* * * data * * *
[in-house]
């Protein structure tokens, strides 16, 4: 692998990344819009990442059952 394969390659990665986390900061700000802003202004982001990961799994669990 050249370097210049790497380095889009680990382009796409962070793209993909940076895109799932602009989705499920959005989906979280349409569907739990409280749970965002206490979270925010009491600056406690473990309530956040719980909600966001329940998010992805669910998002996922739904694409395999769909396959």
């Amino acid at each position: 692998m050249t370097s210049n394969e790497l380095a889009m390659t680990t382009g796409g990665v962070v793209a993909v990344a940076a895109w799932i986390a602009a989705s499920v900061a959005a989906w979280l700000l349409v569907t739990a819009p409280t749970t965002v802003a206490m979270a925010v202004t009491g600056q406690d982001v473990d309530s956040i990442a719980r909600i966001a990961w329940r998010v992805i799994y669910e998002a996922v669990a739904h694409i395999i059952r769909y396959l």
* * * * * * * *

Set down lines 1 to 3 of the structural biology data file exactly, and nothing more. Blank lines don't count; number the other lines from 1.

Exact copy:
[in-house]
């Protein structure tokens, strides 16, 4: 692998990344819009990442059952 394969390659990665986390900061700000802003202004982001990961799994669990 050249370097210049790497380095889009680990382009796409962070793209993909940076895109799932602009989705499920959005989906979280349409569907739990409280749970965002206490979270925010009491600056406690473990309530956040719980909600966001329940998010992805669910998002996922739904694409395999769909396959």
């Amino acid at each position: 692998m050249t370097s210049n394969e790497l380095a889009m390659t680990t382009g796409g990665v962070v793209a993909v990344a940076a895109w799932i986390a602009a989705s499920v900061a959005a989906w979280l700000l349409v569907t739990a819009p409280t749970t965002v802003a206490m979270a925010v202004t009491g600056q406690d982001v473990d309530s956040i990442a719980r909600i966001a990961w329940r998010v992805i799994y669910e998002a996922v669990a739904h694409i395999i059952r769909y396959l």